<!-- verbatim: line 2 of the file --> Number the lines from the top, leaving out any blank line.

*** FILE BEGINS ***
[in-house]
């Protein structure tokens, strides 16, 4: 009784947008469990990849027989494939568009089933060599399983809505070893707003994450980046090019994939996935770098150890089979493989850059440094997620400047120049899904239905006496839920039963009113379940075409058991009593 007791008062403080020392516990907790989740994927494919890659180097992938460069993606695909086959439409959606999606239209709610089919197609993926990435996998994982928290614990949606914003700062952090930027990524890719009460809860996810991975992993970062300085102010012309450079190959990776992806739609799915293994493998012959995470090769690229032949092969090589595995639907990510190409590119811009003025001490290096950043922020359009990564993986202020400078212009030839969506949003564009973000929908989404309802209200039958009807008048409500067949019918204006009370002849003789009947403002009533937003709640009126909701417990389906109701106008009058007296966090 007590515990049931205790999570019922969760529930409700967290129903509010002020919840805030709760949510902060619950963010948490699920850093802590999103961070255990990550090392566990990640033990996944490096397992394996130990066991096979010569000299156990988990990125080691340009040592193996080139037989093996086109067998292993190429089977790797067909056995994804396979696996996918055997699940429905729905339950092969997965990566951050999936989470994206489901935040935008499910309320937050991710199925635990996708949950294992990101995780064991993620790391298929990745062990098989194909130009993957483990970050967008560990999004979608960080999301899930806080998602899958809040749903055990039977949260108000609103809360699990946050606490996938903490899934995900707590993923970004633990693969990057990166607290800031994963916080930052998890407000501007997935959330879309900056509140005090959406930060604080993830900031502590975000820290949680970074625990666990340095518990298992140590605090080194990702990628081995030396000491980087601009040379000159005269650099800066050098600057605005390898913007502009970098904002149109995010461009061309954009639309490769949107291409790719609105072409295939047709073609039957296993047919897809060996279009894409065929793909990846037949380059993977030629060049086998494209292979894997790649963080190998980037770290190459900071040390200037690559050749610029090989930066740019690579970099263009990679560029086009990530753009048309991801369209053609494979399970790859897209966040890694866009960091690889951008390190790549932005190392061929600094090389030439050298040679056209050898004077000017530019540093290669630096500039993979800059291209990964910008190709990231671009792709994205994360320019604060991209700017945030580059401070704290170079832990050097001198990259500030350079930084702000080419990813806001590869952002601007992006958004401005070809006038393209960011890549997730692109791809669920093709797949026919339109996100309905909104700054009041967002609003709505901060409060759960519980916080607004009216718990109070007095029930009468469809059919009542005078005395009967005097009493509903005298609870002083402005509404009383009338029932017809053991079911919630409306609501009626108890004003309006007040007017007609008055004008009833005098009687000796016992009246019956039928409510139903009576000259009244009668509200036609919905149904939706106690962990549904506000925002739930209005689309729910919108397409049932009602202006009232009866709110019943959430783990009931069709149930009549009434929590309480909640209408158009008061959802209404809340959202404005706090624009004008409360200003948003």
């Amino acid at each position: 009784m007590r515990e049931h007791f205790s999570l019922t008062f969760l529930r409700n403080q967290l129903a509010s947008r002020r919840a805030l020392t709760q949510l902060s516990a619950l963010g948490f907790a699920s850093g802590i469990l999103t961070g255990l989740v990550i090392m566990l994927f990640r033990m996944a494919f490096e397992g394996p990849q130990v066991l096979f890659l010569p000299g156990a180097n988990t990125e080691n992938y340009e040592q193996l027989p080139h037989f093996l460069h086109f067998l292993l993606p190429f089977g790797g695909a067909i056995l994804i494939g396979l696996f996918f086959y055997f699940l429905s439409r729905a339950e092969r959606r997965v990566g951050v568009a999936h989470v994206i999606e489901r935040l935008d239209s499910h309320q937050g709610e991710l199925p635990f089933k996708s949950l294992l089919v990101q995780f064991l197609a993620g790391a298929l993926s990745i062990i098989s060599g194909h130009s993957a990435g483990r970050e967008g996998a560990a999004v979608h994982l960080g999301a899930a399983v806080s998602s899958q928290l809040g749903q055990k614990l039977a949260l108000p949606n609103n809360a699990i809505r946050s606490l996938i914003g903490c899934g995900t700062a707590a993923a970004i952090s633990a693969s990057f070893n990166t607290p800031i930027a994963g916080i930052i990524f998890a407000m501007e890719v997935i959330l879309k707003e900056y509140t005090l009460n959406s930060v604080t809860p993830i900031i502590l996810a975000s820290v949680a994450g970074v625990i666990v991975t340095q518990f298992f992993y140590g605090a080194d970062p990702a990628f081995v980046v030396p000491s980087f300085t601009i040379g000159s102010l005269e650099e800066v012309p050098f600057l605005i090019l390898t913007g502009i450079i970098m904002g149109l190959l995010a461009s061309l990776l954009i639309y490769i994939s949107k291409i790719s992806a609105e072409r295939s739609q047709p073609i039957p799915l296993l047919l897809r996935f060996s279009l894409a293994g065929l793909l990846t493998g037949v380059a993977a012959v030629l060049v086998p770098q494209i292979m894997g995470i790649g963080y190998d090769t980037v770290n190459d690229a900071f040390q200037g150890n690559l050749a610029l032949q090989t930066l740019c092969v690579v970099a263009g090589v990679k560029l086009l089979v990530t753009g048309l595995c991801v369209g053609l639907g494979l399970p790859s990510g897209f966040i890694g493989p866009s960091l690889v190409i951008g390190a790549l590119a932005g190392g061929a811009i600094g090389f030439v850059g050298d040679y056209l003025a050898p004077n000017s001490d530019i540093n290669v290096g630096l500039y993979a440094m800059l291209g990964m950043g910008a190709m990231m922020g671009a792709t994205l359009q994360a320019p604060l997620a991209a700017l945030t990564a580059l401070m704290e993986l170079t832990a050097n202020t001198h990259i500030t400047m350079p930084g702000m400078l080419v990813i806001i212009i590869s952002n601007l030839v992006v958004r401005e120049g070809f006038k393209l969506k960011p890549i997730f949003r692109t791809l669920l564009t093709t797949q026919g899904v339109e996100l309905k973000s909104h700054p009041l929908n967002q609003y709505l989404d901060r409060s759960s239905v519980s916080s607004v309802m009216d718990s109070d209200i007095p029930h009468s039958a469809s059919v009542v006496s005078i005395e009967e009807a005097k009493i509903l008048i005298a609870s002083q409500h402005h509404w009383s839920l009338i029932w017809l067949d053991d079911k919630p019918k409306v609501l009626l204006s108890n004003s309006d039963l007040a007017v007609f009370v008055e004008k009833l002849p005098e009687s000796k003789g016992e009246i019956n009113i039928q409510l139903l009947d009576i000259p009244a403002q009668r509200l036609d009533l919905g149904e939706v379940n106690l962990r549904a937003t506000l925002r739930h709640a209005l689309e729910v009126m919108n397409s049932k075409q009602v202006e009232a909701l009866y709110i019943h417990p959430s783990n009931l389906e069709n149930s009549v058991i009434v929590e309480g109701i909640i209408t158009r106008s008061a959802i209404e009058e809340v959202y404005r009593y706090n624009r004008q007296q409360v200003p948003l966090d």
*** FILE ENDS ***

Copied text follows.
């Protein structure tokens, strides 16, 4: 009784947008469990990849027989494939568009089933060599399983809505070893707003994450980046090019994939996935770098150890089979493989850059440094997620400047120049899904239905006496839920039963009113379940075409058991009593 007791008062403080020392516990907790989740994927494919890659180097992938460069993606695909086959439409959606999606239209709610089919197609993926990435996998994982928290614990949606914003700062952090930027990524890719009460809860996810991975992993970062300085102010012309450079190959990776992806739609799915293994493998012959995470090769690229032949092969090589595995639907990510190409590119811009003025001490290096950043922020359009990564993986202020400078212009030839969506949003564009973000929908989404309802209200039958009807008048409500067949019918204006009370002849003789009947403002009533937003709640009126909701417990389906109701106008009058007296966090 007590515990049931205790999570019922969760529930409700967290129903509010002020919840805030709760949510902060619950963010948490699920850093802590999103961070255990990550090392566990990640033990996944490096397992394996130990066991096979010569000299156990988990990125080691340009040592193996080139037989093996086109067998292993190429089977790797067909056995994804396979696996996918055997699940429905729905339950092969997965990566951050999936989470994206489901935040935008499910309320937050991710199925635990996708949950294992990101995780064991993620790391298929990745062990098989194909130009993957483990970050967008560990999004979608960080999301899930806080998602899958809040749903055990039977949260108000609103809360699990946050606490996938903490899934995900707590993923970004633990693969990057990166607290800031994963916080930052998890407000501007997935959330879309900056509140005090959406930060604080993830900031502590975000820290949680970074625990666990340095518990298992140590605090080194990702990628081995030396000491980087601009040379000159005269650099800066050098600057605005390898913007502009970098904002149109995010461009061309954009639309490769949107291409790719609105072409295939047709073609039957296993047919897809060996279009894409065929793909990846037949380059993977030629060049086998494209292979894997790649963080190998980037770290190459900071040390200037690559050749610029090989930066740019690579970099263009990679560029086009990530753009048309991801369209053609494979399970790859897209966040890694866009960091690889951008390190790549932005190392061929600094090389030439050298040679056209050898004077000017530019540093290669630096500039993979800059291209990964910008190709990231671009792709994205994360320019604060991209700017945030580059401070704290170079832990050097001198990259500030350079930084702000080419990813806001590869952002601007992006958004401005070809006038393209960011890549997730692109791809669920093709797949026919339109996100309905909104700054009041967002609003709505901060409060759960519980916080607004009216718990109070007095029930009468469809059919009542005078005395009967005097009493509903005298609870002083402005509404009383009338029932017809053991079911919630409306609501009626108890004003309006007040007017007609008055004008009833005098009687000796016992009246019956039928409510139903009576000259009244009668509200036609919905149904939706106690962990549904506000925002739930209005689309729910919108397409049932009602202006009232009866709110019943959430783990009931069709149930009549009434929590309480909640209408158009008061959802209404809340959202404005706090624009004008409360200003948003």